A floating interest rate is the same as an adjustable or variable or interest rate loan (ARM). The rate of interest charged, and payments can float and fluctuate with the market.
Floating interest rate means that the interest rate will change periodically throughout the term of the loan. The interest rate can go up or down depending on the economic conditions. It is also known as variable interest rate as it varies over the term of the loan.
A floating interest rate can be adjusted either quarterly, half yearly or annually. There is no fixed time for the revaluation, however, borrowers are promptly informed about the same.
There are various indexes upon which the floating interest rate of different types of loans will be based such as prime rate, London Interbank Offered Rate (LIBOR) and federal funds rate. LIBOR is typically the most common benchmark that is used in adjustable rate mortgages.
In this case, the lender will reevaluate the interest rate as per LIBOR after a specific time period and add a margin to it. The borrower will be told about these terms beforehand and if he chooses to agree he will have to pay the interest whether it is high or low at the time of adjusting.
Floating rate of interest means that the interest rate will change periodically and based on the updated rate of interest, the borrower has to pay the amount. This amount can be high or low, there is no guarantee.
Contrary to this, a fixed rate of interest remains unchanged throughout the period of the loan. The interest rate at which the loan was disbursed at the beginning will stay the same despite the market conditions. If the rate of interest is lowered at any point in time in the economy, the borrower will still have to pay the fixed rate of interest at which he agreed on.
With a fixed interest rate, the monthly or yearly payments are predefined for the borrower. On the other hand, with a floating interest rate, the payment amount is not fixed and the borrower can end up paying more.
The advantages of choosing a floating interest rate are:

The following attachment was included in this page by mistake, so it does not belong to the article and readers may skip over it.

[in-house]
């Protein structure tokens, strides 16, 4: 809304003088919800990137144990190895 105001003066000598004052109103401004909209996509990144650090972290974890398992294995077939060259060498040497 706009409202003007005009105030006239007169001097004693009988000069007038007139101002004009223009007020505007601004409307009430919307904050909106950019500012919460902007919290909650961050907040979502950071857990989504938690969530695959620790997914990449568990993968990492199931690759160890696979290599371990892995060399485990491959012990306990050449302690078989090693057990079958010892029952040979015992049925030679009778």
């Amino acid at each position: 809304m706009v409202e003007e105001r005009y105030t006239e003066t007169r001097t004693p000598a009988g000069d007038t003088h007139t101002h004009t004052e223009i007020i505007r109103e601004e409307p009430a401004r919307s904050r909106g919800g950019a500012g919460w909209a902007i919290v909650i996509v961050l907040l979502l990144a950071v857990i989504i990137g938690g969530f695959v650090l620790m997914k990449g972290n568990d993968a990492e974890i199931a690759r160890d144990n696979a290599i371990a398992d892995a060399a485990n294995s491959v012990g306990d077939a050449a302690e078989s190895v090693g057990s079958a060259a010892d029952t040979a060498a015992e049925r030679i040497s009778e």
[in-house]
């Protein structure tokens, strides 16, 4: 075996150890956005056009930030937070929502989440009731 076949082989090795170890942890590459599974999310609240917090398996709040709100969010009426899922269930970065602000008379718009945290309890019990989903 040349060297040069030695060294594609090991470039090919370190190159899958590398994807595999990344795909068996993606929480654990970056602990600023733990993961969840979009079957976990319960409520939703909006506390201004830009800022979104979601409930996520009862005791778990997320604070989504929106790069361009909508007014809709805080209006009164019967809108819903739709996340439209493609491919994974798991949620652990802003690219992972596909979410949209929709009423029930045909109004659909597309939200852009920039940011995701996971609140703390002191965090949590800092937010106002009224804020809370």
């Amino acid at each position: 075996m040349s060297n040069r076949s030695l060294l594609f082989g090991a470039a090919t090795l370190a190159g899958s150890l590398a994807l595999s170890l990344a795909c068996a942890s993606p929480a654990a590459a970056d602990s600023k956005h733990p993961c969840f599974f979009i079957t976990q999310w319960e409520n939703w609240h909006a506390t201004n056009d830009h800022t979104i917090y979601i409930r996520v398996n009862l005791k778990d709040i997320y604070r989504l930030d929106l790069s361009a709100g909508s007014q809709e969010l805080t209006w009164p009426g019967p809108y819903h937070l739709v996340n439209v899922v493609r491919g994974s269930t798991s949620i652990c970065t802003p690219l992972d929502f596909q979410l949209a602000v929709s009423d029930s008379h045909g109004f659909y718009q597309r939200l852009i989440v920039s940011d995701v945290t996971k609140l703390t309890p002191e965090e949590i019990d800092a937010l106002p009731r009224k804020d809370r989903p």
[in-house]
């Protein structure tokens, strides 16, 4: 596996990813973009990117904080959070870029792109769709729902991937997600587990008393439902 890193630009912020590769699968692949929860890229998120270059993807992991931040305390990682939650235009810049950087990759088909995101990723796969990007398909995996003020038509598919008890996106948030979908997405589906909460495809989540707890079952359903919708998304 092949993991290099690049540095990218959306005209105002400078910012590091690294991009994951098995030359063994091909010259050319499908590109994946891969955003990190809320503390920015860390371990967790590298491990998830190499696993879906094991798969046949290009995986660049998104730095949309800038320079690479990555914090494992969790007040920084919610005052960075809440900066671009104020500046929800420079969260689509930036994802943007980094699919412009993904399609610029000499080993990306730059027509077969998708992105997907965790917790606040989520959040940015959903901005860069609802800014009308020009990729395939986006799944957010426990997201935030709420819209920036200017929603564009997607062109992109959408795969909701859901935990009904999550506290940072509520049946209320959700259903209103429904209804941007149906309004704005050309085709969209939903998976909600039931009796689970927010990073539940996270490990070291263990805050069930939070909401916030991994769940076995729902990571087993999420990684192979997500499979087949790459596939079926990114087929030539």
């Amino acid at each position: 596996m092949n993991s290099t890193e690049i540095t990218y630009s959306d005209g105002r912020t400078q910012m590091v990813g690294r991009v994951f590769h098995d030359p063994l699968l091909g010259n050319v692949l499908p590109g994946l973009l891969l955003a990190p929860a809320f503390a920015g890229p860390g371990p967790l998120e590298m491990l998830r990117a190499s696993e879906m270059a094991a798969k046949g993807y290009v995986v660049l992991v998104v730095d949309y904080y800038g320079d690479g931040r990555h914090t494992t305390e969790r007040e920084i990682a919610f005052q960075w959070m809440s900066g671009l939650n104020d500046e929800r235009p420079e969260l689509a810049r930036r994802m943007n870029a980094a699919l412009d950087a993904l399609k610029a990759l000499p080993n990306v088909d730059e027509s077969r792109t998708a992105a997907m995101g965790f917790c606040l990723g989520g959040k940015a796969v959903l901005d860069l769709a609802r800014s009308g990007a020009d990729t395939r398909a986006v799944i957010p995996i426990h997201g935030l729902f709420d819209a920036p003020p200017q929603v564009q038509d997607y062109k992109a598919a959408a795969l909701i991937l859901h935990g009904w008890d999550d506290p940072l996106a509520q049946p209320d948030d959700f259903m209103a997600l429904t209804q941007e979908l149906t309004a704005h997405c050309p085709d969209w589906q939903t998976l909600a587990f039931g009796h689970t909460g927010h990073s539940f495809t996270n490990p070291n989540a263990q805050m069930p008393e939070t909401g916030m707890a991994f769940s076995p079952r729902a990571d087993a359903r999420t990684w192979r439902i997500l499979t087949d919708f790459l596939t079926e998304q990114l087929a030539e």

Now, let's talk about the disadvantages of floating rate of interest:
As the rate of interest fluctuates during the course of the loan, the borrower cannot accurately calculate the payments. However, they can calculate the payments up to the point when the rate of interest is supposed to be adjusted. Let us understand this with an example.
Suppose a man has taken a mortgage of $2,00,000 for a period of 5 years. In his contract, the lender has determined the rate of interest at 5% annually. However, this rate of interest will be adjusted at the end of every year based on the market conditions. For the first year, the borrower must pay an interest of $10,000 (2,00,000 x 5/100) annually.
Now, at the end of the year, the lender adjusted the interest rate as per the market conditions and the new interest rate is now 8% annually. Then, the borrower must pay $16,000 (2,00,000 x 6/100) annually which means he has to pay an additional $6000 that year.
The next year the interest rate is revised and it is now 4.5%. So, the borrower will pay $9000 dollars as interest on his loan for the third year.
This is how a floating interest rate varies. This is a simple calculation, however, the calculation can get complex based on the terms of the loan. For example, if the lender agrees to a floating interest rate at a reducing balance, then the borrower has to pay the interest for a given period at the principal amount outstanding.
Floating interest rates are unpredictable meaning there is no guarantee that the borrower will benefit from it. Based on the economy, market and other indexes, this rate will change. It can either result in a profit for the borrower or the lender. It is important for individuals to study their options thoroughly in regards to their income and cash flow. If they can afford to pay a higher interest in the future then floating interest rates can be beneficial for them if and when the rates fall.